Answer: 1. Dyspnea and cough from hypersensitivity alveolitis due to inhalation of spores from Lycoperdon or Calvatia spp, also known as puffball mushrooms.
What is Lycoperdonosis?
- Lycoperdonosis is a syndrome resulting from massive exposure to spores of Lycoperdon spp or Calvatia spp mushrooms, more commonly known as puffballs.
- Puffball mushrooms are widely distributed in North America and Europe, and form fruiting bodies in late summer through fall. Prior to decaying, puffballs are edible. 1,2
- When these mushrooms dry out or decay they release large numbers of spores when compressed, shaken or eaten.
- Inhalation of the spores induces a nasopharyngitis and GI symptoms as well as an inflammatory pneumonitis that develops within hours. 3,4
- Myalgias, fatigue, fever and dyspnea develop over the course of days and can require several weeks to improve.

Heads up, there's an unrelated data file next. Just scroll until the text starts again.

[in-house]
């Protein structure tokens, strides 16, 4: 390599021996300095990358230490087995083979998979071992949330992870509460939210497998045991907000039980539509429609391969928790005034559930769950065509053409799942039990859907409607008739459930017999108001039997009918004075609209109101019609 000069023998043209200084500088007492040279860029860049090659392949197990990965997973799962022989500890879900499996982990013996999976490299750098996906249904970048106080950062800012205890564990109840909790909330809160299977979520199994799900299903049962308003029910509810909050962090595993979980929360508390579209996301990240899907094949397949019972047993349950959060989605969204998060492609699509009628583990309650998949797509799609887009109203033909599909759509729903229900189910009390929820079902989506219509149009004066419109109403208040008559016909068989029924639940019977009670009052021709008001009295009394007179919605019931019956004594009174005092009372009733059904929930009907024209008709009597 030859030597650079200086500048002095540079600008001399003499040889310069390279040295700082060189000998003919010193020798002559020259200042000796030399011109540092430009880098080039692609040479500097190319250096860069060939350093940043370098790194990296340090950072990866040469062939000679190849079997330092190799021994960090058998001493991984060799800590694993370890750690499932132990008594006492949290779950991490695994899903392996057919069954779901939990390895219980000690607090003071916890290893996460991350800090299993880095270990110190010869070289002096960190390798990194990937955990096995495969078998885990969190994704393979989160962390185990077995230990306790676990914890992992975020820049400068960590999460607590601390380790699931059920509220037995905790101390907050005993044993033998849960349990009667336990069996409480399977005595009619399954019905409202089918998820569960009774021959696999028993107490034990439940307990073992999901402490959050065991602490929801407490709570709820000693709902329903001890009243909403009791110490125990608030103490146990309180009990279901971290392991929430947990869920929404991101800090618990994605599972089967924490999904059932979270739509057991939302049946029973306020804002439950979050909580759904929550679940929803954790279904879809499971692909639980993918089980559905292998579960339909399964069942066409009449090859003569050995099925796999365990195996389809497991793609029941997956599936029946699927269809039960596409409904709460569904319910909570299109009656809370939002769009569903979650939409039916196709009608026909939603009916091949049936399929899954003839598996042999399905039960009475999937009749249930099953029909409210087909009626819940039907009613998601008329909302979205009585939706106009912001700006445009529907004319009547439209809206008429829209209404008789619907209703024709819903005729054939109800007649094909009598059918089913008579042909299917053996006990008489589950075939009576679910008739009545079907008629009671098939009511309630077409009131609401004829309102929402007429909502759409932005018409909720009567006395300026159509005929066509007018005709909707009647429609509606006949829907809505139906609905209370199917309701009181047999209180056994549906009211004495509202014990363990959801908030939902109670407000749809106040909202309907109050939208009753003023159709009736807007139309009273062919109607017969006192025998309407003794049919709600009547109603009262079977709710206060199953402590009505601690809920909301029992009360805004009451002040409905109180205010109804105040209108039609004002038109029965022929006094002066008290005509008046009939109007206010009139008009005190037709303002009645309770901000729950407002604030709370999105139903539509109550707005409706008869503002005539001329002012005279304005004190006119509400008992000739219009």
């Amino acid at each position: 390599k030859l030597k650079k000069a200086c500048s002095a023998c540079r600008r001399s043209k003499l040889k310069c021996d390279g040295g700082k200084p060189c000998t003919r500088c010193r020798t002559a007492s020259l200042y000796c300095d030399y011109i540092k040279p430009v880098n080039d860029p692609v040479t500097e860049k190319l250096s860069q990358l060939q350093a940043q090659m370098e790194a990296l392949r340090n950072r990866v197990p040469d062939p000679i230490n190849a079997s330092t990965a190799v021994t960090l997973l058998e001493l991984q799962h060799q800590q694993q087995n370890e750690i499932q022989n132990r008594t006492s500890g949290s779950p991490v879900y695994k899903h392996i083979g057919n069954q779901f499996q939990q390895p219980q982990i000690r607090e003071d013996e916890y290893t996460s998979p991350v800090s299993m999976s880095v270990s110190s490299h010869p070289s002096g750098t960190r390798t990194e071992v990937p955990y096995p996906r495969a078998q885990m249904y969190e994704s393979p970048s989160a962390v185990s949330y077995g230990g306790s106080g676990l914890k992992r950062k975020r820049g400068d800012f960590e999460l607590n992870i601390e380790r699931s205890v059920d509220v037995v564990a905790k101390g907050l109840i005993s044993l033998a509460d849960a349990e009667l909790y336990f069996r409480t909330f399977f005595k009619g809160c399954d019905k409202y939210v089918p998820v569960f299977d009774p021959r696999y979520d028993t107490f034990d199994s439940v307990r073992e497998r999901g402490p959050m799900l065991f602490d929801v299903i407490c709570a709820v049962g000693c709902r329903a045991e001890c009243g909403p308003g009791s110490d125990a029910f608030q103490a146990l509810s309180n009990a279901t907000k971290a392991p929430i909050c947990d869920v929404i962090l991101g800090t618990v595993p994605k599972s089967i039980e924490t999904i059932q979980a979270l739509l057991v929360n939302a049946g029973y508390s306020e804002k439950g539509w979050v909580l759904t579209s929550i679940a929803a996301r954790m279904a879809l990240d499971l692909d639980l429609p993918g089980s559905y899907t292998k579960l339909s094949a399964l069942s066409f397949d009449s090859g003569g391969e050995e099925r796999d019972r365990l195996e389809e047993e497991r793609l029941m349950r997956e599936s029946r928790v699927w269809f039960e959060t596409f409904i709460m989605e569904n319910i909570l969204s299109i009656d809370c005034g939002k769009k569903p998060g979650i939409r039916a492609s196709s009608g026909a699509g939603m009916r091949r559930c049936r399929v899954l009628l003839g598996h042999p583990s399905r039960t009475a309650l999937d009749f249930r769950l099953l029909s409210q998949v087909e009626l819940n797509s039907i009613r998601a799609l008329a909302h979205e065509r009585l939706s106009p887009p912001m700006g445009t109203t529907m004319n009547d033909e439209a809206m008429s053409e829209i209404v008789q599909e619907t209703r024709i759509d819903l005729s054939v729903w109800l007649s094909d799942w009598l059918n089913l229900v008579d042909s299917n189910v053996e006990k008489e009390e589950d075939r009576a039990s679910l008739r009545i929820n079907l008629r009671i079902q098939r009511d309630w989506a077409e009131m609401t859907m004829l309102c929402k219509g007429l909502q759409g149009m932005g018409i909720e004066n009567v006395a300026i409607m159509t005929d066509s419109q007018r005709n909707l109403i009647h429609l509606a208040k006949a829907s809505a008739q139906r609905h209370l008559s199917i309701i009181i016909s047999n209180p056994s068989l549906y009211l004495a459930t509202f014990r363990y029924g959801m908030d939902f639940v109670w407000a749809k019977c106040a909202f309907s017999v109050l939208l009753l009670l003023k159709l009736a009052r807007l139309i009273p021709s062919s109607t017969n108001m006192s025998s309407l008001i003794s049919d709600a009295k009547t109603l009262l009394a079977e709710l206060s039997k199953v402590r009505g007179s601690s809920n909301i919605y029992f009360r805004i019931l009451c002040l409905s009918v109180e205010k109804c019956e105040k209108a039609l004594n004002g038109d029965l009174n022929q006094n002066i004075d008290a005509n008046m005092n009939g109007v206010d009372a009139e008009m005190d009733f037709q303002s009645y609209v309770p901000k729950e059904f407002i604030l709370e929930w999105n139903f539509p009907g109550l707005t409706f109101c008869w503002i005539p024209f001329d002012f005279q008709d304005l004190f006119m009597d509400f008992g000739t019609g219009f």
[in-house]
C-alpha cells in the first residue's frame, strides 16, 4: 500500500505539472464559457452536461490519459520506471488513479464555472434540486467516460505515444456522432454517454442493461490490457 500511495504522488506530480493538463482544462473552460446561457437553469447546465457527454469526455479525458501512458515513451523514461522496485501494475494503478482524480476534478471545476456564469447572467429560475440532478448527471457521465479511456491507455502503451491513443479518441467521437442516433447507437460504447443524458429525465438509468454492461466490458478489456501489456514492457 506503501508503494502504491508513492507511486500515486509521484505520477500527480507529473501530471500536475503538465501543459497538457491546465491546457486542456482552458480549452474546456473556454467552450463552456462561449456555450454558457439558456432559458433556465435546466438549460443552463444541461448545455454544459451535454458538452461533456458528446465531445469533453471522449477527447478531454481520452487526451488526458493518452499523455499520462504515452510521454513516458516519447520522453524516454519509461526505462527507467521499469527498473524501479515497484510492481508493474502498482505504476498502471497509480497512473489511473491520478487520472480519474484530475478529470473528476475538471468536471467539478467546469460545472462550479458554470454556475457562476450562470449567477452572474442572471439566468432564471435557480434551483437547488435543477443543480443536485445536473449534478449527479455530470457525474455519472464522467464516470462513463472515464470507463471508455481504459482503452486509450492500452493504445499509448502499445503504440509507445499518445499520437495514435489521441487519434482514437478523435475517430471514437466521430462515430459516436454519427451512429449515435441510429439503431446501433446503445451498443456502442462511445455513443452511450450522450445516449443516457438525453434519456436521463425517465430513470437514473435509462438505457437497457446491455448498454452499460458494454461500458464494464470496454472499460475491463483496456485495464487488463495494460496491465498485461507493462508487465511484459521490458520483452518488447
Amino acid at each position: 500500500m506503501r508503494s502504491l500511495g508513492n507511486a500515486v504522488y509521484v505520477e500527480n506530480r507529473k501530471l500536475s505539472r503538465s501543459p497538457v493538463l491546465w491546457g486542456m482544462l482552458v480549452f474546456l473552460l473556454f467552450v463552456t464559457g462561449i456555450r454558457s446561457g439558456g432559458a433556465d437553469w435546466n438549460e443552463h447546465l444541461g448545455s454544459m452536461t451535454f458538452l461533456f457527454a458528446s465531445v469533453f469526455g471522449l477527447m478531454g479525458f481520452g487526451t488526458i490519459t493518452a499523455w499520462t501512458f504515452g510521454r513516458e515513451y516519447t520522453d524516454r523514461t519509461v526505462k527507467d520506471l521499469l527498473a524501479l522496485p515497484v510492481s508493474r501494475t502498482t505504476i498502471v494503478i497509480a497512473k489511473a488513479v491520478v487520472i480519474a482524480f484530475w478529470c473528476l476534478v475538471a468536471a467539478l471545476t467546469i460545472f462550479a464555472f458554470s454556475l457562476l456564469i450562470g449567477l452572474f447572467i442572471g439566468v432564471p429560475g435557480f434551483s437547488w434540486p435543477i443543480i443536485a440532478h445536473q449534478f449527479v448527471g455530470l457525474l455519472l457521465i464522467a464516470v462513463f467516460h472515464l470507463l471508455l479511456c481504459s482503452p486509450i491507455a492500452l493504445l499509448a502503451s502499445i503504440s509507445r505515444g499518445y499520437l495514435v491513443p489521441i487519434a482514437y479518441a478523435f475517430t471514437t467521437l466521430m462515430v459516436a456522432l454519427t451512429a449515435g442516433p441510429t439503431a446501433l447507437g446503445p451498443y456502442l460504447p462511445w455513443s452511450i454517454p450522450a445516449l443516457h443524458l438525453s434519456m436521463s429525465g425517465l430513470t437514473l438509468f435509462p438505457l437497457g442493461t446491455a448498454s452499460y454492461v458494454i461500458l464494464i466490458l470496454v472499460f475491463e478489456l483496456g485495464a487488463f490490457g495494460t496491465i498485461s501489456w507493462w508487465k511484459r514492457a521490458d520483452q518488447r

- Individuals with underlying pulmonary disease such as asthma are at risk for respiratory failure and can require mechanical ventilation.3,5
- The underlying pathophysiology is from pulmonary irritation/ resultant inflammation rather than fungal infection. 6
- Purposeful inhalation of these spores have been used as a folk remedy for epistaxis and has resulted in pediatric cases of lycoperdonosis 1,2,4
- Following inhalation of spores, symptoms develop within hours to days
- Nausea and vomiting
- Myalgias/ arthralgias
- Chest X-ray can show diffuse reticulonodular infiltrates
- Spores can be detected in biopsied lung tissue for weeks after exposure along with diffuse inflammatory changes of the alveoli.
- Fungal cultures are generally negative.
- Respiratory support as needed
- Inhaled Bronchodilators
- Antihistamines and antiemetics as needed
- Systemic steroids and antifungals have been utilized but there are no controlled trials evaluating their efficacy 5,6
- Lycoperdonosis occurs from inhalation of spores of decayed puffball mushrooms
- Initial symptoms are those of a hypersensitivity broncho-alveolitis
- Patients may develop a systemic inflammatory response that can last several weeks
Treatment is supportive with oxygen, bronchodilators, antihistamines, and potentially systemic steroids and antifungals.